The popularity of golf has led to an increased understanding of the game. It has also led to an explosion in equipment refinement and innovation. While good equipment can enhance performance, the human body still has to swing the club. Many parts of the body perform at maximum intensity during the execution of the golf swing. These movements are repeated over the course of several hours and interspersed with several kilometres of walking. Clearly, the better the body can cope with some of the physical requirements of golf, the better the performance.
The common golf injuries seen by Chiropractors are:
Low Back Pain – L5/S1 inter-vertebral disc bulge and irritation due to continual flexion and rotational loading, placed upon this region. Management involved Chiropractic adjustment to set the sacrum and reduce the disc bulge. Another important objective of treatment for low back pain in golfers is to improve the function of posterior oblique, longitudinal, lateral and anterior oblique slings that provide force closure to the lumbo-pelvic area. Improving hip function and gluteal control to off load torsional (twisting) forces on the pelvis is also important.
Shoulder Pain – Another important area to observe is shoulder internal impingement affecting the Supraspinatus and Infraspinatus tendons of the Rotator Cuff. Because of the mechanics of the golf swing the lateral rotators and posterior capsule become tight altering the motion of the shoulder joint. This responds well to soft tissue release of the lateral rotator muscles of the shoulder and stretching. Other areas to work on include mobilizing the posterior joint capsule, developing good Scapula control and Rotator Cuff muscle stability.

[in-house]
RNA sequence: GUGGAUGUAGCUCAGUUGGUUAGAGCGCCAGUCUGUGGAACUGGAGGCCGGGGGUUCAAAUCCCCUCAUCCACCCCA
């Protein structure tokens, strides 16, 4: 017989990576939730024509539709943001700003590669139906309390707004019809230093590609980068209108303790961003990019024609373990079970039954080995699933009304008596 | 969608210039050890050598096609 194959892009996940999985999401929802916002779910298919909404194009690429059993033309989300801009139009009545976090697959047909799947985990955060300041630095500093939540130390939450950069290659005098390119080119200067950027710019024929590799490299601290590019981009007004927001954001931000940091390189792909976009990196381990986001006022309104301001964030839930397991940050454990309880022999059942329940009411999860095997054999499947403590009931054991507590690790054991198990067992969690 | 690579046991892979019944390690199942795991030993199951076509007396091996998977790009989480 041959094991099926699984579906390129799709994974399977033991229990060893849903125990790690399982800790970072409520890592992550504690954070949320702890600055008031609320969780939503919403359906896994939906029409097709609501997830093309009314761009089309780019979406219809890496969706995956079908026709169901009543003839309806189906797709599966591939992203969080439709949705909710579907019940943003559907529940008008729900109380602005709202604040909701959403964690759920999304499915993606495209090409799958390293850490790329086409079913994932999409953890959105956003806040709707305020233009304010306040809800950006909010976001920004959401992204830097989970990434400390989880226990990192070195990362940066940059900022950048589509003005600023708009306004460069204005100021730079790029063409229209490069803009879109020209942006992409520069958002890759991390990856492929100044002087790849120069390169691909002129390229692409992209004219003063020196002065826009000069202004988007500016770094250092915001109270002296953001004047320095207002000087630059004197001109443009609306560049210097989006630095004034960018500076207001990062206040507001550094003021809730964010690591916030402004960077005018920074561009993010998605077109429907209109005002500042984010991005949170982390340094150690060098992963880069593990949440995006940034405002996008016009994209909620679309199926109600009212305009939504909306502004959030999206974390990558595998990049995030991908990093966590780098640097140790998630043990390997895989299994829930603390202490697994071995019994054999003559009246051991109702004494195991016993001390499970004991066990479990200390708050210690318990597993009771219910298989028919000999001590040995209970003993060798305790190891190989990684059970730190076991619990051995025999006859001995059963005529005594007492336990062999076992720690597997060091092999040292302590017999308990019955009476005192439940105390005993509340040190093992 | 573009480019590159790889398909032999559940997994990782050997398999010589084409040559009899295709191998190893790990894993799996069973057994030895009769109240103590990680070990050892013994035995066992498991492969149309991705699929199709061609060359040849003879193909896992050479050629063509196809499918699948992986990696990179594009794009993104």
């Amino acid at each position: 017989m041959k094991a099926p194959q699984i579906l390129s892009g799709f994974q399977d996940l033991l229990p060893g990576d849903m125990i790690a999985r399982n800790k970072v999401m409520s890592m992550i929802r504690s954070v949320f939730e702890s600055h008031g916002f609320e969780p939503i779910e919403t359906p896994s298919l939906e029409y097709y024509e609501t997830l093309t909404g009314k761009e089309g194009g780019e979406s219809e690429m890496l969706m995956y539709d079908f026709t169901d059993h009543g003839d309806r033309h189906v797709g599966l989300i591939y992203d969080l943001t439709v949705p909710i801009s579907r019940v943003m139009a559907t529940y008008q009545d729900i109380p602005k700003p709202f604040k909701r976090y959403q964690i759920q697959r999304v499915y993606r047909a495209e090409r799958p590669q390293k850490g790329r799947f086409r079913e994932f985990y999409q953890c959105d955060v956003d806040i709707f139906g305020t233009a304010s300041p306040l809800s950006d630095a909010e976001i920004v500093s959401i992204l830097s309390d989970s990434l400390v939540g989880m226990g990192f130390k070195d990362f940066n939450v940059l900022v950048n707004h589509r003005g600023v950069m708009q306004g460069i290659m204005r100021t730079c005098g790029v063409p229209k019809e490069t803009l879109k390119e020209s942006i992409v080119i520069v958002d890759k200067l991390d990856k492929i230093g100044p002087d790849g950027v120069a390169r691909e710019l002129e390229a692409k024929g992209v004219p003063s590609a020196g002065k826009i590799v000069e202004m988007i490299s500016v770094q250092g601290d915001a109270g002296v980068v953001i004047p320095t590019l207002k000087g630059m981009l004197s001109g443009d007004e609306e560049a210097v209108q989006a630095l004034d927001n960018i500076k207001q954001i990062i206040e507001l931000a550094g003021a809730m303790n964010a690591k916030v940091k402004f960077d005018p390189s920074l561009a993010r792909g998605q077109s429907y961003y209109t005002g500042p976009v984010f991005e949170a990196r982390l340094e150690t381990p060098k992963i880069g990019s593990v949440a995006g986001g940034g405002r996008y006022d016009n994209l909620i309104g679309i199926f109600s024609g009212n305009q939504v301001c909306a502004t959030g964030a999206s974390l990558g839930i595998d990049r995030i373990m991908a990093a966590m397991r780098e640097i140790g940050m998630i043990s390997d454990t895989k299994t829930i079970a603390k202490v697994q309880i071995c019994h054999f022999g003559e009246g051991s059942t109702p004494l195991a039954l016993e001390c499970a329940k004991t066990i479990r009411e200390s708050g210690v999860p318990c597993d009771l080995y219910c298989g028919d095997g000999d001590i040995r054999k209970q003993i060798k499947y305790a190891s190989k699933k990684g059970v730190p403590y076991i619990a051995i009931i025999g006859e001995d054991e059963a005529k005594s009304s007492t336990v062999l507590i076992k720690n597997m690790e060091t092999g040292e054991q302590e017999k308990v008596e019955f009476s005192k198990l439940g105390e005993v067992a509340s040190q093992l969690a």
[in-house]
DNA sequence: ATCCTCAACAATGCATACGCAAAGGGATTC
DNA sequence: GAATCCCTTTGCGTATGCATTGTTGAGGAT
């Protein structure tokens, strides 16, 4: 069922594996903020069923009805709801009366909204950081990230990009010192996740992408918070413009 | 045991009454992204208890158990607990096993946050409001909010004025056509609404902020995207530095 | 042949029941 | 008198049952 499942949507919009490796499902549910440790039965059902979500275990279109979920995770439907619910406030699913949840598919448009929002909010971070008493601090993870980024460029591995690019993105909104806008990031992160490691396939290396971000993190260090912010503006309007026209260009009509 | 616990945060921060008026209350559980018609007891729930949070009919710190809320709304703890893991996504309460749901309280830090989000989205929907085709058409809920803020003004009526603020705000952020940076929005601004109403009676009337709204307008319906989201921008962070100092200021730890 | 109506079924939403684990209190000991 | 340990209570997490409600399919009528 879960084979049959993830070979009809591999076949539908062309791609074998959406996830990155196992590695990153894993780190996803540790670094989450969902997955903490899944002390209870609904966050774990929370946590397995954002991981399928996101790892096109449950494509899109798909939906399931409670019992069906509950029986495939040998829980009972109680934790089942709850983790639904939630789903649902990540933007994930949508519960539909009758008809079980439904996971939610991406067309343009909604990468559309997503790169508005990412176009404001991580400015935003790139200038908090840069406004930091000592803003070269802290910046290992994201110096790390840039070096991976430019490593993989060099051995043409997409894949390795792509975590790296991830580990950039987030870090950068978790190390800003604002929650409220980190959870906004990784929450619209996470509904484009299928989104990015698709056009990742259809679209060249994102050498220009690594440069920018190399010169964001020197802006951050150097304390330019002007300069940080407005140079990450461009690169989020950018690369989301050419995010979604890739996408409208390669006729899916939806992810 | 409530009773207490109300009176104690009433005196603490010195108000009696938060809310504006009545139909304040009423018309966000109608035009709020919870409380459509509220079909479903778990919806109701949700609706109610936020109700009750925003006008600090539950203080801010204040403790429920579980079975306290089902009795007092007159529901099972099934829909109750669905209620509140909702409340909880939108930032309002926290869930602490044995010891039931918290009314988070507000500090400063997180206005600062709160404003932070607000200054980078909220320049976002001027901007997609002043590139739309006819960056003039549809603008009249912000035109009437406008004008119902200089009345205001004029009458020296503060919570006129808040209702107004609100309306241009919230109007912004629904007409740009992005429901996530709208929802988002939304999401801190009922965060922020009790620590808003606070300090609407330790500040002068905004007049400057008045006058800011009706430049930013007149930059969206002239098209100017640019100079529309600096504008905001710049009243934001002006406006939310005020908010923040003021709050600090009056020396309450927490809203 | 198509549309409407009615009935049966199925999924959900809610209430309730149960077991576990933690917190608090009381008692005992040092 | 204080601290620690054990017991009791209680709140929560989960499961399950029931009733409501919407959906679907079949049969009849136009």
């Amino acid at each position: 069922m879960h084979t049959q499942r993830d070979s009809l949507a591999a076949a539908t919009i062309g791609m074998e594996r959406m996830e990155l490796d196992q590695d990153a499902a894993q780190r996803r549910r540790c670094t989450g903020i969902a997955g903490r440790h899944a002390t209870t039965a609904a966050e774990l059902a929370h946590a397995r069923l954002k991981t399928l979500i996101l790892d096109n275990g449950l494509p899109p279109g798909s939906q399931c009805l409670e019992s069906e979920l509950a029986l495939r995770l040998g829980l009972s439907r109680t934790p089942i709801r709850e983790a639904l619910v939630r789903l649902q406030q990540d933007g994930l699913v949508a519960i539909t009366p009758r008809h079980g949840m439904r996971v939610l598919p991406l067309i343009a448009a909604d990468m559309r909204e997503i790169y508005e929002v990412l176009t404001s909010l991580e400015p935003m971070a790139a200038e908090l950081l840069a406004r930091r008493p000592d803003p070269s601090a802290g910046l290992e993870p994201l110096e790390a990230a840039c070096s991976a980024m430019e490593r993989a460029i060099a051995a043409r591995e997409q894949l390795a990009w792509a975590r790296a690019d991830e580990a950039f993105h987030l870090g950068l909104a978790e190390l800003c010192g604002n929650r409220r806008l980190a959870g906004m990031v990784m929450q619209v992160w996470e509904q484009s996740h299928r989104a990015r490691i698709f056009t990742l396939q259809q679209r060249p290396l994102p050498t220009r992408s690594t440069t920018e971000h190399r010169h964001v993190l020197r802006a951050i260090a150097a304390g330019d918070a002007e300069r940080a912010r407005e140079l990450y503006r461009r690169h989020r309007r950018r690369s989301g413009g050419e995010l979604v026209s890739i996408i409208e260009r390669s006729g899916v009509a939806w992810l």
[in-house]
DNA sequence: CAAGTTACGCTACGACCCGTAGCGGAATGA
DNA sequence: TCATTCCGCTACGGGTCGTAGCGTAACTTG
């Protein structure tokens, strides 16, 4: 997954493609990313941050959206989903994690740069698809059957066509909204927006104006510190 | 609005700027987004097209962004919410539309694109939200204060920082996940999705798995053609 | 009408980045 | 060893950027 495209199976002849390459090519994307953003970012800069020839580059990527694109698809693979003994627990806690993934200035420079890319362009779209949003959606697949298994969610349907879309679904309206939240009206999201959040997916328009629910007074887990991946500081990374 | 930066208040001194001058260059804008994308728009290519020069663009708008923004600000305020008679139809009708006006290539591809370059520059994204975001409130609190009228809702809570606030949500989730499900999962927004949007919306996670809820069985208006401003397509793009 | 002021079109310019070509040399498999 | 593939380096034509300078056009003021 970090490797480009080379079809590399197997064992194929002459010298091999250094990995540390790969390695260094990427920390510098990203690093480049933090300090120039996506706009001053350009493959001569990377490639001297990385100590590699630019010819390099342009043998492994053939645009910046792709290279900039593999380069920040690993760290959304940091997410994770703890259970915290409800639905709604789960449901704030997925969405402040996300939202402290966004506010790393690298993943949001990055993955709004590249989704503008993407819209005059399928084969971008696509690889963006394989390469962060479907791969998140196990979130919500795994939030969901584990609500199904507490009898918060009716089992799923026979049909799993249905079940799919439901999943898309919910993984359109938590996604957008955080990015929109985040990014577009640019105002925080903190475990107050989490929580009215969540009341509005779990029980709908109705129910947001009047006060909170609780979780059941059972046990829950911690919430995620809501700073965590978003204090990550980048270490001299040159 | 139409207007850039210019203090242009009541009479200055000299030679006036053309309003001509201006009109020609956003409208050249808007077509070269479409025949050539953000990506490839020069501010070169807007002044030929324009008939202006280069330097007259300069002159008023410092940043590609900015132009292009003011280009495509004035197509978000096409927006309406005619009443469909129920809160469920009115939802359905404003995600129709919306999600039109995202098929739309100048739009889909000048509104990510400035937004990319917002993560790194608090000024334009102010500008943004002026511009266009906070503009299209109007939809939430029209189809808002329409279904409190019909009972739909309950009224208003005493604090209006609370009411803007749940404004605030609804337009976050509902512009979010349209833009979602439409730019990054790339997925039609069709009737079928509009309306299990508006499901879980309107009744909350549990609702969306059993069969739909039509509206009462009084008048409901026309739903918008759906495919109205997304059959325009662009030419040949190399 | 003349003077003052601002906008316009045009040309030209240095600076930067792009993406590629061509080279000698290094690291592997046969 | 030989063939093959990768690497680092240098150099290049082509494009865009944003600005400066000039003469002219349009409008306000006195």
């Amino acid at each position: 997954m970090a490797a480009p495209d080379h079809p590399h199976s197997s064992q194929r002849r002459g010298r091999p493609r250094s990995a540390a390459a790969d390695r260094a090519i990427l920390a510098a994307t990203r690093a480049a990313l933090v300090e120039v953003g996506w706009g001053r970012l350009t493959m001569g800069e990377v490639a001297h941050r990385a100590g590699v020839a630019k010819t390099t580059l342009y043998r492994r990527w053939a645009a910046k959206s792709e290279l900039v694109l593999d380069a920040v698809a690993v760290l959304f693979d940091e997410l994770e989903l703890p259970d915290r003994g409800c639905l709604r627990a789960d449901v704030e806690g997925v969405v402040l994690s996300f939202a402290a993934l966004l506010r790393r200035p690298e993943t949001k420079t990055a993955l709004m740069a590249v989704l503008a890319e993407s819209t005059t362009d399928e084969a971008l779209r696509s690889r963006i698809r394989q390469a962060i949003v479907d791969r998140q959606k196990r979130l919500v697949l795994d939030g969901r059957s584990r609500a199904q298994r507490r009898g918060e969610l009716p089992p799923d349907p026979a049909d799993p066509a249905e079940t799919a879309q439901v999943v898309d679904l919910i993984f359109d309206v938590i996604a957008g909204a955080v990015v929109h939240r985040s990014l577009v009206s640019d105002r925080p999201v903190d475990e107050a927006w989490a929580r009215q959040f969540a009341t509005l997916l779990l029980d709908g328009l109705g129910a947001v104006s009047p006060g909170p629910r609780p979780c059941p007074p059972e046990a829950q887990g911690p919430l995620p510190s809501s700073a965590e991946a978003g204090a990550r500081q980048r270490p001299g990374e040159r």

Hip Pain – Hip anterior impingement due to tightening of short Adductor muscles, Iliopsoas and External Rotator muscles of the left hip. The left short Adductors become overactive by pulling the pelvis through in the right-handed golf swing. Also the left Hip Flexor muscles and Hip External Rotator muscles become tight and overactive, as they eccentrically contract to decelerate the left hip on the follow through in the swing. Soft tissue release and stretching of the tight areas mentioned, along with mobilization of the hip joint is usually effective in relieving symptoms.
Lateral Epicondylitis – to the left arm is often due to impacting hard ground; the grip being too small or a sudden increased work load causing tissue failure. Lateral Epicondylitis is a typical tendon lesion that needs rest and a chance to heal. Alteration of small grips to larger ones ensures that there is not too much tension in the forearms, by off-loading the common extensor tendon. Adjusting workloads and practicing on softer ground may also help to reduce irritation, even using a tee peg to practice off, when Lateral Epicondylitis is irritated during ball strike. Treatment involves Ice Therapy, myofascial release of the extensor muscles, neural mobilization and eccentric strengthening of the tendon and attachment.
Shin Pain – Left leg Peroneal tendonitis due to overuse or new golf shoes altering foot mechanics. Management of this condition requires rest by reducing workload or using old shoes. Treatment includes ice, myofascial release of the Peroneal muscles, neural mobilisation, eccentric strengthening and proprioceptive exercises to improve ankle and foot stability.
Early Chiropractic assessment and intervention is the most important part in helping patients achieve the safest and fastest results possible. If you would like to discuss how we can improve outcomes for the patients that we co-manage, please do not hesitate to contact our clinic. We would welcome the opportunity to liaise with you.Leave a reply →